|User’s votes are weighted by their contribution to the site (log10 contribution). In addition, the user who created the observation gets an extra vote.|
|I’d Call It That||3.0||4.87||1||(SamSchaperow)|
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i knew where it was grown
anything better than Earth?
it looked convincingly agaricoid at first glance. i admire your mischief making, Sam. it gets a bit dry around here sometimes. carry on, sir.
The other day I found something on our butcher block. I thought, “did I leave a mushroom there?”. I picked it up, seeing the cap and stem, and wondering about it. I soon realized it was a mushroom lookalike. What was it? Turned out to be the interior of a garlic bulb (what holds the cloves together). So, I thought I’d take some pictures of it and post it to Yahoo! Groups: MushroomTalk and ForageAhead.
Later a part of the team that created and/or maintains MushroomObserver.org and I got to talking. How about if I post it to there w/o disclosing what it is? Would people comment on it? And so an agreement came to be that I would do so. I posted it, not calling it a mushroom, though by default “fungi” did appear until something else was added, but MO folk(s) thought it was even better that it came through as “fungi” to keep the fungal though in peoples’ minds. As for location, I thought, "I found it in my kitchen, but I don’t know where it originally grew, so I’ll have to put “earth” down as the location". I know saying “earth” could have tipped people off that something silly was going on here, but I wasn’t comfortable with specifying location not knowing where it grew. Anyway:
Soon, Noah posted about it on MO to the effect of:
Earth? You don’t want to disclose where that slug-eaten, dried up mushroom came from?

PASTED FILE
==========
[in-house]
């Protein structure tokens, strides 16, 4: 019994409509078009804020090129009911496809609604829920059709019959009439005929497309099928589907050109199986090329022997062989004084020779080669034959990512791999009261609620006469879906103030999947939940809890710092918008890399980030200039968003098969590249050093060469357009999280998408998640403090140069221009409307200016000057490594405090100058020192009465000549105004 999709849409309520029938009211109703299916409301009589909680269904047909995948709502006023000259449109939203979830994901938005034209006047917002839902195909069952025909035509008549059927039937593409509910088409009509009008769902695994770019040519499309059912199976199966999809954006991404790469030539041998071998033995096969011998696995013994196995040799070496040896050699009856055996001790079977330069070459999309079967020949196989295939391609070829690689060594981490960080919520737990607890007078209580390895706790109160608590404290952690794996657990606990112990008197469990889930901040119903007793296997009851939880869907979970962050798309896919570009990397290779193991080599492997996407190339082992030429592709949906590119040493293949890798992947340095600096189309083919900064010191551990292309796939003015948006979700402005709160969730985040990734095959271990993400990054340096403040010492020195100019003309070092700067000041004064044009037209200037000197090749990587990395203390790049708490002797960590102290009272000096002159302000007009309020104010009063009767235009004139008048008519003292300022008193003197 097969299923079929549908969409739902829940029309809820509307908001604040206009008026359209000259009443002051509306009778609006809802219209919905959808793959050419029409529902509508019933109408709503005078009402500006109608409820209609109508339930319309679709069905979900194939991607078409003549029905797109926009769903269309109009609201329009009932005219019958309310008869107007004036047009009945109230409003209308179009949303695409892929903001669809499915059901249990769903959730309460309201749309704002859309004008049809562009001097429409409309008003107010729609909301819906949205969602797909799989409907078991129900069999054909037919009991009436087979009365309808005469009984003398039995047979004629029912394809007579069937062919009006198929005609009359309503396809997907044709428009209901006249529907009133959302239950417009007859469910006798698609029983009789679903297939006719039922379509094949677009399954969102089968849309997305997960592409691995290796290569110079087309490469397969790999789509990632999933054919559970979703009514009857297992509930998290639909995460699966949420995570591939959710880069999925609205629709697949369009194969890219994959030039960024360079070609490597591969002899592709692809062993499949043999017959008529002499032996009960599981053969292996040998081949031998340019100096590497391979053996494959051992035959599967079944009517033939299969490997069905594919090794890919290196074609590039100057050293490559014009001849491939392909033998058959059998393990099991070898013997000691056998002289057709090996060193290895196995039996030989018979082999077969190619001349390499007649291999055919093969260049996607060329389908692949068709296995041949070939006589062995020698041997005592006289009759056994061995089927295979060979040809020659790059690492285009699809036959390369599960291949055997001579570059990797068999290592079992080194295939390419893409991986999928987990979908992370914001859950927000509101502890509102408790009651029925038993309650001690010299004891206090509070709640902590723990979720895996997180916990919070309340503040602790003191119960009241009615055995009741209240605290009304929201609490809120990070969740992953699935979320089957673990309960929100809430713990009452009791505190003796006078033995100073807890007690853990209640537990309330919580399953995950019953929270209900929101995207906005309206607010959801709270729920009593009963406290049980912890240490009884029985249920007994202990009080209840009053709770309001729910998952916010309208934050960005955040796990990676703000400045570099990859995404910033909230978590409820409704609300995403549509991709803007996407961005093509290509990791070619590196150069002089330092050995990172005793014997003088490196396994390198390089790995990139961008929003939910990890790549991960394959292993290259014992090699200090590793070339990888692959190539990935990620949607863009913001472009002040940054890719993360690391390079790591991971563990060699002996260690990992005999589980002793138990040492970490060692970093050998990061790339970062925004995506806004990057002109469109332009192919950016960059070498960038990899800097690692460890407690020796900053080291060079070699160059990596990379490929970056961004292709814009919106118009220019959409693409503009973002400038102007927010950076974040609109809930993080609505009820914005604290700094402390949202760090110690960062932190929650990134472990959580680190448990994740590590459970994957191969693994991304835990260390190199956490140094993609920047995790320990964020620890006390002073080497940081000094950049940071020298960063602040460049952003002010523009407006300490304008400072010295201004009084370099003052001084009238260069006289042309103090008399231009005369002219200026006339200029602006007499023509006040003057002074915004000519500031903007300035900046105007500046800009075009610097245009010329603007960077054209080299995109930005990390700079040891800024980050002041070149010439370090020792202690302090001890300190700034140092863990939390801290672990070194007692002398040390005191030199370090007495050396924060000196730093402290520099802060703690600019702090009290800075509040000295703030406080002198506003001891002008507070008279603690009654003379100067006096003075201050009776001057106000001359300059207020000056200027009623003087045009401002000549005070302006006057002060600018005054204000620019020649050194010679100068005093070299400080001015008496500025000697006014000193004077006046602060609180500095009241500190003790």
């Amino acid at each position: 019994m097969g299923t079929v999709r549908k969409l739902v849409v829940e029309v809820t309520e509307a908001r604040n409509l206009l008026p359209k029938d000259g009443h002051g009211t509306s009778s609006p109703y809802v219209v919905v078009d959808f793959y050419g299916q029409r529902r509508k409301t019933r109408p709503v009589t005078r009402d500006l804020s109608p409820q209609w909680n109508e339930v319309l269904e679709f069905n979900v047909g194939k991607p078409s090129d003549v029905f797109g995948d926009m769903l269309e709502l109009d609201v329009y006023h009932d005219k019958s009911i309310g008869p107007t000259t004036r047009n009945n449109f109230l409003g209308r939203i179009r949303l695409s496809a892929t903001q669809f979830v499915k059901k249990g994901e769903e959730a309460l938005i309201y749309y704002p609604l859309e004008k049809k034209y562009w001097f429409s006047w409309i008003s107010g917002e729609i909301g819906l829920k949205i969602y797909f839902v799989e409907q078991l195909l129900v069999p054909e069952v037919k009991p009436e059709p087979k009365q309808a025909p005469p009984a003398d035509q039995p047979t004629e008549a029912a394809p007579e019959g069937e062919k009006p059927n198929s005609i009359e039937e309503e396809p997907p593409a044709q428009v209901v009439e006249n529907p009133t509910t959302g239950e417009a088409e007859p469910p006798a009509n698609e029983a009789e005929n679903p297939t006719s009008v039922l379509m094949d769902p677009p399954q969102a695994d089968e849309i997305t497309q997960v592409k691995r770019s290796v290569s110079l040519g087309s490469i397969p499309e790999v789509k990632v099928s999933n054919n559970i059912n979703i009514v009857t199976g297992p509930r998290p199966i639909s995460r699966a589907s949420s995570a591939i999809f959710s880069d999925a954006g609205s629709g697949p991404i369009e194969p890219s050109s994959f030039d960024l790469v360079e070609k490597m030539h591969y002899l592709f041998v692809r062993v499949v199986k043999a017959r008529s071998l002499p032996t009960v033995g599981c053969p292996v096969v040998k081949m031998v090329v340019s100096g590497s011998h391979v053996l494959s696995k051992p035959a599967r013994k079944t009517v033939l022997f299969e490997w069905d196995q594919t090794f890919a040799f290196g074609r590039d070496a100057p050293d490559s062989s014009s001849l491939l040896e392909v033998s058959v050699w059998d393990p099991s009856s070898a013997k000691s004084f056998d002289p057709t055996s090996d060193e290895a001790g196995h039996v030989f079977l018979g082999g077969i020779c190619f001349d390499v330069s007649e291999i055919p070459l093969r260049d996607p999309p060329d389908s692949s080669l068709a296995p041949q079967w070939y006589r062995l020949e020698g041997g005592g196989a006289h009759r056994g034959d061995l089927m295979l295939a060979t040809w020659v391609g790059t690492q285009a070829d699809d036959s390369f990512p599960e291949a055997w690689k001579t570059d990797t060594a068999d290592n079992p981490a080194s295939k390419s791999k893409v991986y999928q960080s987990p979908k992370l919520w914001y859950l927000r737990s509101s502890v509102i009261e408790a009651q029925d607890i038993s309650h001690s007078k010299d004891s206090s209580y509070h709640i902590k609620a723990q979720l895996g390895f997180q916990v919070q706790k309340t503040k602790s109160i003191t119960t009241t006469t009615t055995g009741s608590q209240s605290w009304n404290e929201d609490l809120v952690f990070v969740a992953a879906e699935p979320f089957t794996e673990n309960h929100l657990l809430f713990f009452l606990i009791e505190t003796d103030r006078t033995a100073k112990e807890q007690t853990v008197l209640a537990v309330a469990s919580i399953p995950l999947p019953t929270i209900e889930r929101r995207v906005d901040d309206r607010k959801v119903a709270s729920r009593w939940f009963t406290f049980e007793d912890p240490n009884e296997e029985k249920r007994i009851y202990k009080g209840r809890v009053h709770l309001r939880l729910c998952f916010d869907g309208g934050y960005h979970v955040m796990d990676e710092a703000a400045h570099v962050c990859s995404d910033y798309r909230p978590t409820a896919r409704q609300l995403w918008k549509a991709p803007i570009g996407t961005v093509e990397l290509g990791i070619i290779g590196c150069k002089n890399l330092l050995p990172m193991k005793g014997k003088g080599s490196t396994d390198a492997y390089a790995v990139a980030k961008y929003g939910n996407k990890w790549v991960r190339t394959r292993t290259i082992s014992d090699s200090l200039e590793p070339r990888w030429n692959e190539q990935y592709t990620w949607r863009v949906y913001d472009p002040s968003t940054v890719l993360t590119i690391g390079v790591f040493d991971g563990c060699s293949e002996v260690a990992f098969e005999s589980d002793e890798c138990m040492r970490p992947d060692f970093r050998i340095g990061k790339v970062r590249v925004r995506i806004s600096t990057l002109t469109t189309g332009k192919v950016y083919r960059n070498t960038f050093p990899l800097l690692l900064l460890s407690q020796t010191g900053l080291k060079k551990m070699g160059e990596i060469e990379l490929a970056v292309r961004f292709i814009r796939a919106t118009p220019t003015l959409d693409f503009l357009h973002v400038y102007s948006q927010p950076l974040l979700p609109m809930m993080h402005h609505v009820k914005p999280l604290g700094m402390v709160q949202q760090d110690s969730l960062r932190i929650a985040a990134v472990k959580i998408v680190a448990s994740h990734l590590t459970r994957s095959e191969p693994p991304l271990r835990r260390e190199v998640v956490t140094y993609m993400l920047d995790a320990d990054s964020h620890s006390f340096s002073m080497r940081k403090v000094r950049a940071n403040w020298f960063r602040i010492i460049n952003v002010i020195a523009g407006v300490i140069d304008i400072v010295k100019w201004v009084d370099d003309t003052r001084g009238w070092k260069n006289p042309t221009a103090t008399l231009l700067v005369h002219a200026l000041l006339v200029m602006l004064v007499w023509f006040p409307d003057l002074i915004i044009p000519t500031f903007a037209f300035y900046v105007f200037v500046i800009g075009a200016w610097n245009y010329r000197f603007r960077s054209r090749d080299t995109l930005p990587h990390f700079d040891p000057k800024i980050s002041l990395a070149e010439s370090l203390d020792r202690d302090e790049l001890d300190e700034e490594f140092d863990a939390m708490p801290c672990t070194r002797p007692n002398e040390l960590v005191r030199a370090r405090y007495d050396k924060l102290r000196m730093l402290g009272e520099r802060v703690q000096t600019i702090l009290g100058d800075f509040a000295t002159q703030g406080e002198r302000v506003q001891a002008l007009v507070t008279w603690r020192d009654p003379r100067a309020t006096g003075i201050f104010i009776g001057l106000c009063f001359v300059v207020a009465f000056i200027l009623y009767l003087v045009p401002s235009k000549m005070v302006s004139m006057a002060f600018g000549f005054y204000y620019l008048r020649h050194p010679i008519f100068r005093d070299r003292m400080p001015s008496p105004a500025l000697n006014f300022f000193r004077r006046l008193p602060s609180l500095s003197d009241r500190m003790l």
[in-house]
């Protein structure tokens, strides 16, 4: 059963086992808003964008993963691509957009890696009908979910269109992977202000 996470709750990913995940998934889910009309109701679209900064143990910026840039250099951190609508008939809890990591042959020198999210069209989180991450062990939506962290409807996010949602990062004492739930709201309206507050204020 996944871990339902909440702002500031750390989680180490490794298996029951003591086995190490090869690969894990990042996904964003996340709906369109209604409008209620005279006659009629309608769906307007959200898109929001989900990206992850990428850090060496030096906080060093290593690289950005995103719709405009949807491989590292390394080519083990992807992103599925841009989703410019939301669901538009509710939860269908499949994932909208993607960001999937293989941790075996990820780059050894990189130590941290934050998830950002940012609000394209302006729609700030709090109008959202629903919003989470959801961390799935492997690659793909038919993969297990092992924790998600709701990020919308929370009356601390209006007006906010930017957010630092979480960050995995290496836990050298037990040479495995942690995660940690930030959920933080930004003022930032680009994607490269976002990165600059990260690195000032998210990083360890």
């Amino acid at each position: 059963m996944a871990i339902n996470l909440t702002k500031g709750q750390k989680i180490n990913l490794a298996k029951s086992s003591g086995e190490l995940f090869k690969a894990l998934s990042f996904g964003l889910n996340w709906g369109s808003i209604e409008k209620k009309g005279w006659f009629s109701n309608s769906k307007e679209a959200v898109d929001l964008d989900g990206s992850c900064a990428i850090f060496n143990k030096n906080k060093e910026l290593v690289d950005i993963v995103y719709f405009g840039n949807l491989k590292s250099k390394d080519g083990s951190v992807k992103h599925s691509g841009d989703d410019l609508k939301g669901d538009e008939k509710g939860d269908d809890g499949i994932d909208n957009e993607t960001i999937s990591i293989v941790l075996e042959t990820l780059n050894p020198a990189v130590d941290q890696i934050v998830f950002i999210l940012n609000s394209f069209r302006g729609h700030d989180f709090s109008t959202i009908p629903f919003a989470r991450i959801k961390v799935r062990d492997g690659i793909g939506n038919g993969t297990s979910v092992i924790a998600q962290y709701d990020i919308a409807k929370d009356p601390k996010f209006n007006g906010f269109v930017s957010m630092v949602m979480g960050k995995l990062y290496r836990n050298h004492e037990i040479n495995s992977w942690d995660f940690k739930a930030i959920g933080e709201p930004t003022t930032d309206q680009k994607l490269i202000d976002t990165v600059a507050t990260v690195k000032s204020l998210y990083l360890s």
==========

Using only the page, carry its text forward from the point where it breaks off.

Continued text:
I have to say, it did look like a dried, slug-eaten mushroom (looks like pores are on underside, but thinner like a polypore, and yet areas w/o pores as of a slug ate them).
I offered to mail it to someone who mentioned a microscope would help ID it, if even to genus. I expected mailing it would produce quite an enjoyable surprise for him, either initially, or when viewing the plant cells. I then posted an additional picture of it to MO. But then who else but Noah shocked me. I went to MO to see it was given a name! I thought, “What?!?!”. Noah named it Allium sativum. I thought, “what mushroom is that, or is it a mushroom? Hey, isn’t Allium an onion or garlic?” Sure enough, his name for it is indeed “garlic” (MO requires scientific names, you know;)). So, I am so very impressed w/Noah. I told my wife, a psychologist, and she suspects he has exceptional visual memory recall, being able to recall something seen with great detail.
Nevertheless, what an amazing ID. I 2nd the comment on it being the best non-fungal ID. And, I appreciate the collaboration w/MO for allowing it and then even giving it extra exposure by bumping up this mushroom lookalike in the listings.
Sam Schaperow, B.S., M.S.
P.S. Taste and odor, mildly garlicky, but not as much as a white truffle.
…even though I was fooling with the whole idea that the ob could possibly be ID-ed I was serious about the point of non-fungal input creating false positive results in the data set. You cleared that up. I do like MO quite a bit and I think it’s a great tool even though I seldom Have time to participate.
the genus and epithet are accepted, but membership in the Non-Fungal list ensures that all such observations are marked to ensure their clear distinction from those of fungi. it does corrupt the site’s total taxa tally with false positives, but a bit of subtraction using the names from said species list takes care of that as well.
….and on my Earth we call this Garlic. I have no interest in your fancy-pants Latin names like Allium sativum… but it is interesting that this post gets into the data and Allium becomes a generic name that’s accepted….
Yeah Christian, I was about to say:
I see you’ve edited your original comment. I must say, I found it very funny to read your comment when you were talking about it from Earth and my not wanting to reveal the original location of my dry & slug-eaten find. The way you originally phrased it was hilarious. Please please post it again!
After he edited his comment anyway… slug-eaten indeed.
Best non-fugal IDer EVER…not too bad with the mushrooms either!
that’s a pretty large area…
It looks like this has shallow pores. Does anyone agree?
Created: 2012-09-04 20:22:00 CDT (-0400)
Last modified: 2012-10-26 13:23:19 CDT (-0400)
Viewed: 421 times, last viewed: 2016-12-02 22:09:19 CST (-0500)